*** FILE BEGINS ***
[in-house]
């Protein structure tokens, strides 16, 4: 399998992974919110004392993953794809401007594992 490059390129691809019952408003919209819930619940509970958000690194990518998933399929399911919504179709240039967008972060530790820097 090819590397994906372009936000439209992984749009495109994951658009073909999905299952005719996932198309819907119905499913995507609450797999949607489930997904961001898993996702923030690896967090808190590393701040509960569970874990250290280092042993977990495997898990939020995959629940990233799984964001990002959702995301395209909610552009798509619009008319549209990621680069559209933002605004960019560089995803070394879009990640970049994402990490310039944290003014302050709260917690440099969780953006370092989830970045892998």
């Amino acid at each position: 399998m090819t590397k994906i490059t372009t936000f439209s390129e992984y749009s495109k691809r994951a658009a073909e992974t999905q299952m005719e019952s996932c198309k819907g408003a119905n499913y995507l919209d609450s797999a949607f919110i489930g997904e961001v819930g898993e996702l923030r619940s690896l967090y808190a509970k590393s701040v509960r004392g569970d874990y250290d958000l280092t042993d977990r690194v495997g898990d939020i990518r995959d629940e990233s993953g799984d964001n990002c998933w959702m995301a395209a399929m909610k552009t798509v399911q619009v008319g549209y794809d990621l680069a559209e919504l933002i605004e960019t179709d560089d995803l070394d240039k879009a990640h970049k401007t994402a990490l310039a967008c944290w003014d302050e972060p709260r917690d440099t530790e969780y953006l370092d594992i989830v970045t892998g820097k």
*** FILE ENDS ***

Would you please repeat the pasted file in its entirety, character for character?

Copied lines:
[in-house]
């Protein structure tokens, strides 16, 4: 399998992974919110004392993953794809401007594992 490059390129691809019952408003919209819930619940509970958000690194990518998933399929399911919504179709240039967008972060530790820097 090819590397994906372009936000439209992984749009495109994951658009073909999905299952005719996932198309819907119905499913995507609450797999949607489930997904961001898993996702923030690896967090808190590393701040509960569970874990250290280092042993977990495997898990939020995959629940990233799984964001990002959702995301395209909610552009798509619009008319549209990621680069559209933002605004960019560089995803070394879009990640970049994402990490310039944290003014302050709260917690440099969780953006370092989830970045892998």
């Amino acid at each position: 399998m090819t590397k994906i490059t372009t936000f439209s390129e992984y749009s495109k691809r994951a658009a073909e992974t999905q299952m005719e019952s996932c198309k819907g408003a119905n499913y995507l919209d609450s797999a949607f919110i489930g997904e961001v819930g898993e996702l923030r619940s690896l967090y808190a509970k590393s701040v509960r004392g569970d874990y250290d958000l280092t042993d977990r690194v495997g898990d939020i990518r995959d629940e990233s993953g799984d964001n990002c998933w959702m995301a395209a399929m909610k552009t798509v399911q619009v008319g549209y794809d990621l680069a559209e919504l933002i605004e960019t179709d560089d995803l070394d240039k879009a990640h970049k401007t994402a990490l310039a967008c944290w003014d302050e972060p709260r917690d440099t530790e969780y953006l370092d594992i989830v970045t892998g820097k």